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10 things you need to know about…Canada’s great garden gems.

From orchids and tropical songbirds to healing plants and a canopy walk, Canadian public gardens are a feast for the senses.

19 March 2014
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Suggested tweet: No need to be green-fingered to enjoy these 10 great Canadian public gardens http://ow.ly/tfl6t #explorecanada

Many people imagine Canada as one giant snowy landscape of ski hills, polar bears and hockey, but gardening is, in fact, one of our most popular national pastimes.

Last year, Canadians celebrated the country’s first National Garden Day, which focused attention on the importance of Canada’s public and private gardens. There is now a new garden route as well. Here’s a peek behind the garden gates from coast to coast to coast.

1) The Butchart Gardens: Victoria’s showpiece, these BC gardens are one of the world’s premium floral gardens and a National Historic Site. Don’t miss a chance to ride the Rose Carousel with its whimsical hand-carved animals—from bears and ostriches to zebras—for kids of all ages.

2) UBC’s Botanical Garden: Established in 1916, this is the oldest university botanical garden in Canada, with collections of maples, magnolias and rhododendrons. Come in the fall for the annual heritage apple festival—70 varieties to taste—and the adventurous rainforest canopy walk along a 308-m (1,010-ft) aerial trail system suspended in the tree tops.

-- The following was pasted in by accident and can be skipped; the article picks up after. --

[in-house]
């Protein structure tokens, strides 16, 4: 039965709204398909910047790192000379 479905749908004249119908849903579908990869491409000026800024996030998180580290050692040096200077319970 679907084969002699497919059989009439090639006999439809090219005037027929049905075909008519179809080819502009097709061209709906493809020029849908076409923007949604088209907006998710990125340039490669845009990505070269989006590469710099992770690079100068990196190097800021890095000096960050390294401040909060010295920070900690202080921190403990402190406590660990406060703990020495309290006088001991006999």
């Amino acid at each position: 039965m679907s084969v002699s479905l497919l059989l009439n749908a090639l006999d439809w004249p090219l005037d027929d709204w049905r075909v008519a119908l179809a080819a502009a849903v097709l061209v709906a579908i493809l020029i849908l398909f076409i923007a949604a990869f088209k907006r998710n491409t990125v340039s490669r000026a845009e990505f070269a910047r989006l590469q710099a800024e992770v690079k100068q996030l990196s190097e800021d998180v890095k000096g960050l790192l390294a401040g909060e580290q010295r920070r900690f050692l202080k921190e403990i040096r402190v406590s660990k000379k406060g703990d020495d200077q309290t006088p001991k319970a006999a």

3) Devonian Botanic Garden: Justoutside Edmonton, the University of Alberta’s garden is proof positive that the prairie can bloom. Visit the Native Peoples’ Garden to learn about healing plants, or come for Rhubarb Day to celebrate with wine, cakes and, of course, prairie rhubarb pie.

4) Toronto Botanical Garden: This unique urban space has a series of 17 contemporary gardens to inspire urbanites. The sleek, modern glass pavilion looks like a dramatic lantern as night falls in the city, the perfect spot for a stylish soirée. If you visit on Thursday afternoons, there’s a great organic farmer’s market full of tasty local produce.

5) Allan Gardens: One of Toronto’s oldest parks, this is home to six massive greenhouses filled with colourful and exotic plants. Go to the historic cast-iron-and-glass Palm House on a blustery winter day and imagine what a refuge it was when first built circa 1909.

6) Niagara Park’s Floral Showhouse: Take a walk just beyond Niagara Falls, ON, to this year-round oasis and ever-changing floral show. Keep your eyes peeled for colourful tropical songbirds and explore the award-winning orchid collection.

7) The Dominion Arboretum: Part of Agriculture and Agri-Food Canada’s historic Central Experimental Farmin Ottawa, ON, the Arboretum, which covers 26 hectares (64 acres), was started in 1889. It has a unique microclimate that allows magnolias and azaleas to flourish, while the Ornamental Gardens include peony and lilac collections.

8) Reford Gardens (Jardins de Métis):Situated along the south shore of Quebec’s St. Lawrence River, this garden is famed for its collection of Himalayan blue poppies. It also hosts the International Garden Festival, with installations created by the world’s top contemporary garden designers and landscape architects.

9) Annapolis Royal Historic Gardens: Overlooking a tidal river valley, these Nova Scotiangardens feature a reconstructed 17th-century Acadian home, built when Port-Royal was the capital of Acadie. The historic rose garden includes more than 270 cultivars—the largest rose collection in the Maritimes—from the ancient apothecary rose to modern Canadian hybrids.

10) The MUN Botanical Garden: Memorial University in St. John’s developed this garden to display the native plants that thrive in Newfoundland’s unique climate. There’s a rhododendron dell and a new Crevice Garden, celebrating the hardy alpine plants that thrive in the cracks and crevices on The Rock, including the native yellow lady’s slipper and endangered barrens willow.

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